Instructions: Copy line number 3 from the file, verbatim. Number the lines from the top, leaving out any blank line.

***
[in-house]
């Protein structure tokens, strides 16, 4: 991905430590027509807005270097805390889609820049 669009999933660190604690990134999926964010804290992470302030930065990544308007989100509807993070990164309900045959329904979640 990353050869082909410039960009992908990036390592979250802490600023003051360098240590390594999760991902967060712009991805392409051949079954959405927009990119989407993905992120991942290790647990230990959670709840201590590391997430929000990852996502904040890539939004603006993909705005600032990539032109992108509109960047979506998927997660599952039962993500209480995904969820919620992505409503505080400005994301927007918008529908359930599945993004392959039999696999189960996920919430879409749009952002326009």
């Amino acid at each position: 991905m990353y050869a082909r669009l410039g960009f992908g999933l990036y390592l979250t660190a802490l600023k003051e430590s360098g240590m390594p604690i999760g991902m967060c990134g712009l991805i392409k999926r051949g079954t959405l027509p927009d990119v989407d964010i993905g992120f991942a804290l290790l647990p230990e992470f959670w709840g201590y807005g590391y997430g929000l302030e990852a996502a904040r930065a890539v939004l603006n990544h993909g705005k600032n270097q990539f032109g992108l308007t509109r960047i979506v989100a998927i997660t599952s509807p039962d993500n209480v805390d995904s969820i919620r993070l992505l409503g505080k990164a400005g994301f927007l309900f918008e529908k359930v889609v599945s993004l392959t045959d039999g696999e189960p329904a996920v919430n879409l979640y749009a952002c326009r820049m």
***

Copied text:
């Amino acid at each position: 991905m990353y050869a082909r669009l410039g960009f992908g999933l990036y390592l979250t660190a802490l600023k003051e430590s360098g240590m390594p604690i999760g991902m967060c990134g712009l991805i392409k999926r051949g079954t959405l027509p927009d990119v989407d964010i993905g992120f991942a804290l290790l647990p230990e992470f959670w709840g201590y807005g590391y997430g929000l302030e990852a996502a904040r930065a890539v939004l603006n990544h993909g705005k600032n270097q990539f032109g992108l308007t509109r960047i979506v989100a998927i997660t599952s509807p039962d993500n209480v805390d995904s969820i919620r993070l992505l409503g505080k990164a400005g994301f927007l309900f918008e529908k359930v889609v599945s993004l392959t045959d039999g696999e189960p329904a996920v919430n879409l979640y749009a952002c326009r820049m």